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Wednesday, November 26, 2014

Bobby Fuller: KRLA King Of The Wheels

BOBBY FULLER: KRLA KING OF THE WHEELS (1965)

1) Never To Be Forgotten; 2) Another Sad And Lonely Night; 3) She's My Girl; 4) Take My Word; 5) Fool Of Love; 6) Let Her Dance; 7) King Of The Wheels; 8) The Lonely Dragster; 9) Little Annie Lou; 10) The Phantom Dragster; 11) Saturday Night; 12) KRLA Top Eliminator.

Unless you were there and paid attention, chances are that the only association that the words «Bobby Fuller» could kick up from the depths of your conscience should be "...I fought the law, and the LAW WON!", delivered in a very British rather than American accent by Joe Strummer circa 1979. The song was a hit for Bobby Fuller, but it wasn't even written by Bobby (credits go to Sonny Curtis of the Crickets), and it may convey a very, very wrong idea of Bobby Fuller — namely, that the man was some sort of long-forgotten proto-punk, anti-establishment hero, some kind of a Marlon-Brando-meets-James-Dean-tags-Gene-Vincent phenomenon to which it was only natural that Britain's greatest working-class-hero-band of the punk movement pay tribute, or something like that. At least, it did convey that idea to me, originally.

But nothing could be further from the truth. In reality, Bobby Fuller was a nice, clean, well-meaning all-American lad from El Paso, Texas, who, like so many others, caught the rock'n'roll bug from Elvis in his early teens and then developed a passion for electric guitar-based pop-rock. Without any «working class hero» ambitions whatsoever, he merely wished to be the next Buddy Holly — and then, when The Beach Boys and then The Beatles appeared on the scene, he also wished to be a Beach Boy and then a Beatle, too. Is that too much for a simple Texan guy to ask God for — just to be a Beach Boy and a Beatle at the same time?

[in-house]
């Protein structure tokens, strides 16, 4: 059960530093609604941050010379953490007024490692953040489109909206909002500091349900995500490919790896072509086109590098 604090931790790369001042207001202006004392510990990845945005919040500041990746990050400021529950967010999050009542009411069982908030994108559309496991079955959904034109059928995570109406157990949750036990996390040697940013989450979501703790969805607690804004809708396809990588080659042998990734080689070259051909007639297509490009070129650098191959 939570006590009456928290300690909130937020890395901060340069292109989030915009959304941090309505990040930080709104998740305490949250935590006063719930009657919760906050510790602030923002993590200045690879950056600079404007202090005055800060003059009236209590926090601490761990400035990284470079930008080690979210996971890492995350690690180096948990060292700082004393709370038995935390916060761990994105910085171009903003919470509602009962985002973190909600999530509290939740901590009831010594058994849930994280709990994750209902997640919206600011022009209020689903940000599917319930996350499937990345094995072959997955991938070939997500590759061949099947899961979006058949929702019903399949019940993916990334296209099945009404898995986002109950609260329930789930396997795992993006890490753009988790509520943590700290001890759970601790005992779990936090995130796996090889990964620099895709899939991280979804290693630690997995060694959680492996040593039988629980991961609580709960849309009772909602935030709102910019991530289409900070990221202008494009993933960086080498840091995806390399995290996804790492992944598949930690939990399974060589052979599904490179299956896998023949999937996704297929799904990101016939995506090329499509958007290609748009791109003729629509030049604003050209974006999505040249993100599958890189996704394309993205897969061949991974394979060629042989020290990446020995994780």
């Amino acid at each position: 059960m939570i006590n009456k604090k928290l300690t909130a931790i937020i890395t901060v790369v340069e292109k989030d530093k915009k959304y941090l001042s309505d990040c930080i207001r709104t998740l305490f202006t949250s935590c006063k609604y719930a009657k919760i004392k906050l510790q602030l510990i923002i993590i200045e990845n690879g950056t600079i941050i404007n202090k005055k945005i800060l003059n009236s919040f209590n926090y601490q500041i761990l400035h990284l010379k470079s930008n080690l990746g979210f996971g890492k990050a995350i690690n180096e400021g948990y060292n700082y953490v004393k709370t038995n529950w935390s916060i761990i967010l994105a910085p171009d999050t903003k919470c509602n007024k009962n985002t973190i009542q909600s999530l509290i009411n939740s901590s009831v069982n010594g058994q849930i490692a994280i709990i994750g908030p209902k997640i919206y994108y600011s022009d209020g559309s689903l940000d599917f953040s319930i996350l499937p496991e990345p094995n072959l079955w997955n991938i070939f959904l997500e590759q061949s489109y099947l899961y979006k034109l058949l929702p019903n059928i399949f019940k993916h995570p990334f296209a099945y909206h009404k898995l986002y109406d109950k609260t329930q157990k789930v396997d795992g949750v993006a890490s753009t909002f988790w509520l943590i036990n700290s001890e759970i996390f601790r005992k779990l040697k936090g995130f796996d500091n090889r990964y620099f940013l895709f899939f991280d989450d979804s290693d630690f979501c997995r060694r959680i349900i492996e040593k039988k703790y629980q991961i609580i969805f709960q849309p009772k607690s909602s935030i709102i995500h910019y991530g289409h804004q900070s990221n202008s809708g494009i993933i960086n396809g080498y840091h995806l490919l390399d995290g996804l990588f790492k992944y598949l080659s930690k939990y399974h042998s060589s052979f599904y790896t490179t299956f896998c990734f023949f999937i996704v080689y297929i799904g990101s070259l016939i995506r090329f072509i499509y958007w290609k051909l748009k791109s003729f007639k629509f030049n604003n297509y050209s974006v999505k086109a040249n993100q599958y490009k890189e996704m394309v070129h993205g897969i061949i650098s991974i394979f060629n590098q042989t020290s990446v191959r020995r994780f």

Bobby's first recordings were made independently as early as 1961, when he was only 19 years old. He recorded with a revolving-door cast of personages, commonly dubbed as «The Bobby Fuller Four» (even though there may have been periods with larger or smaller numbers), the only other constant presence among which was his brother Randy Fuller on bass, and eventually gained a little notoriety after teaming up with Bob Keane's Del-Fi (later Mustang) Records. His first LP was, however, only released in late 1965, after some of the singles began getting serious airplay and slowly ascending up the charts.

Although some of these songs actually date from earlier sessions (circa 1964), and some of the originals had been written even earlier, it is quite clear already from the title that KRLA King Of The Wheels was, for the standards of late 1965, a «nostalgic-conservative» record. Bobby hardly ever shies away from promoting his influences on his sleeve, and the themes of the album are strictly limited to the classic surf-era recipé — Girls and Cars, not necessarily in that order of preference. And not the Girls of ʽGirlʼ fame or the Cars of ʽDrive My Carʼ fame, either (to be accurate, Rubber Soul had not yet been released, but it would probably have made no difference if it were): the emotional / verbal content of the songs is all about those stereotypical «teen sensa­tions». The Beach Boys were no longer writing songs about their little 409 or Little Deuce Coupe by the end of 1965, but Bobby Fuller was, and he was not ashamed.

Whatever. If you are a fan of innocent early-to-mid Sixties pop, there is no way that you will not appreciate at least the first two songs on here — ʽNever To Be Forgottenʼ is an Orbison-worthy little gem (although Bobby's vocals are nowhere near as special), showing how well acquainted the man was with Phil Spector's wall-of-sound technique, and ʽAnother Sad And Lonely Nightʼ seems far more influenced by the Merseybeat scene: more Billy J. Kramer than the Beatles, in that the sound is not very sharp and the hooks are not as piercing, but still friendly and catchy enough for the "another sad and lonely night, another sad and lonely day" hookline to get stuck in your head for no apparent reason.